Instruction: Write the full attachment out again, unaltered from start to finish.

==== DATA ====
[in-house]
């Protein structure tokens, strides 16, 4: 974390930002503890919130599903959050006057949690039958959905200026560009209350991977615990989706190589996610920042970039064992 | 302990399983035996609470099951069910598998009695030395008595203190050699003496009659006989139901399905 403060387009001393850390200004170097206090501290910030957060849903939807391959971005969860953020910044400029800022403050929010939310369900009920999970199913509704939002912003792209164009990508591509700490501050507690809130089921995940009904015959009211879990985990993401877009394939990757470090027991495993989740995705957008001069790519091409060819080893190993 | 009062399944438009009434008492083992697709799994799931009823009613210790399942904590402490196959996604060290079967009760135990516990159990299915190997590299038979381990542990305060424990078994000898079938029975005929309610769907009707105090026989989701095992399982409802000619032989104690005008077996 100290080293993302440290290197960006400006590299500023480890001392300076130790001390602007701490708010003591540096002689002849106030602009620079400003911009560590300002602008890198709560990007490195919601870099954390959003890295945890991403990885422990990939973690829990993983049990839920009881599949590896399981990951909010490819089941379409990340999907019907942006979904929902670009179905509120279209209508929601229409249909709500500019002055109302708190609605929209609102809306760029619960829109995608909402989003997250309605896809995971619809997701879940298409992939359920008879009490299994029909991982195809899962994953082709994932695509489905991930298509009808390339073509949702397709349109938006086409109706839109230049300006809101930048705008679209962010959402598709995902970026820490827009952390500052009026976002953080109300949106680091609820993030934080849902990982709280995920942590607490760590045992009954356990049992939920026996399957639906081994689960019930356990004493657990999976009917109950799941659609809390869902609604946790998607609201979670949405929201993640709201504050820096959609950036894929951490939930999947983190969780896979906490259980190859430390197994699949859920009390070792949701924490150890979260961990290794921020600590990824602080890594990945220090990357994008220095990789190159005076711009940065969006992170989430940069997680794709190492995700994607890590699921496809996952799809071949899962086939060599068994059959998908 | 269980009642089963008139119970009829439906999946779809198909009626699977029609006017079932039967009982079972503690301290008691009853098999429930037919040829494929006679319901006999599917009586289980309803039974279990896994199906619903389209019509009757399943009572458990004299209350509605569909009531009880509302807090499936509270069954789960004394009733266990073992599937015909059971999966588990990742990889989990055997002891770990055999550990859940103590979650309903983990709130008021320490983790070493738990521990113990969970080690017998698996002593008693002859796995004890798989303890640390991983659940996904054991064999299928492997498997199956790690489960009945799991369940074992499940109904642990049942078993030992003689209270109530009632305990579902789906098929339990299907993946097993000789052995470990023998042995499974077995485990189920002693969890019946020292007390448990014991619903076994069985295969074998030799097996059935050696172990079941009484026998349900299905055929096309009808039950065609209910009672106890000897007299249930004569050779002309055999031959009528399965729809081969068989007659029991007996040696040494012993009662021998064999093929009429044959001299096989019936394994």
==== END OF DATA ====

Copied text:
[in-house]
């Protein structure tokens, strides 16, 4: 974390930002503890919130599903959050006057949690039958959905200026560009209350991977615990989706190589996610920042970039064992 | 302990399983035996609470099951069910598998009695030395008595203190050699003496009659006989139901399905 403060387009001393850390200004170097206090501290910030957060849903939807391959971005969860953020910044400029800022403050929010939310369900009920999970199913509704939002912003792209164009990508591509700490501050507690809130089921995940009904015959009211879990985990993401877009394939990757470090027991495993989740995705957008001069790519091409060819080893190993 | 009062399944438009009434008492083992697709799994799931009823009613210790399942904590402490196959996604060290079967009760135990516990159990299915190997590299038979381990542990305060424990078994000898079938029975005929309610769907009707105090026989989701095992399982409802000619032989104690005008077996 100290080293993302440290290197960006400006590299500023480890001392300076130790001390602007701490708010003591540096002689002849106030602009620079400003911009560590300002602008890198709560990007490195919601870099954390959003890295945890991403990885422990990939973690829990993983049990839920009881599949590896399981990951909010490819089941379409990340999907019907942006979904929902670009179905509120279209209508929601229409249909709500500019002055109302708190609605929209609102809306760029619960829109995608909402989003997250309605896809995971619809997701879940298409992939359920008879009490299994029909991982195809899962994953082709994932695509489905991930298509009808390339073509949702397709349109938006086409109706839109230049300006809101930048705008679209962010959402598709995902970026820490827009952390500052009026976002953080109300949106680091609820993030934080849902990982709280995920942590607490760590045992009954356990049992939920026996399957639906081994689960019930356990004493657990999976009917109950799941659609809390869902609604946790998607609201979670949405929201993640709201504050820096959609950036894929951490939930999947983190969780896979906490259980190859430390197994699949859920009390070792949701924490150890979260961990290794921020600590990824602080890594990945220090990357994008220095990789190159005076711009940065969006992170989430940069997680794709190492995700994607890590699921496809996952799809071949899962086939060599068994059959998908 | 269980009642089963008139119970009829439906999946779809198909009626699977029609006017079932039967009982079972503690301290008691009853098999429930037919040829494929006679319901006999599917009586289980309803039974279990896994199906619903389209019509009757399943009572458990004299209350509605569909009531009880509302807090499936509270069954789960004394009733266990073992599937015909059971999966588990990742990889989990055997002891770990055999550990859940103590979650309903983990709130008021320490983790070493738990521990113990969970080690017998698996002593008693002859796995004890798989303890640390991983659940996904054991064999299928492997498997199956790690489960009945799991369940074992499940109904642990049942078993030992003689209270109530009632305990579902789906098929339990299907993946097993000789052995470990023998042995499974077995485990189920002693969890019946020292007390448990014991619903076994069985295969074998030799097996059935050696172990079941009484026998349900299905055929096309009808039950065609209910009672106890000897007299249930004569050779002309055999031959009528399965729809081969068989007659029991007996040696040494012993009662021998064999093929009429044959001299096989019936394994």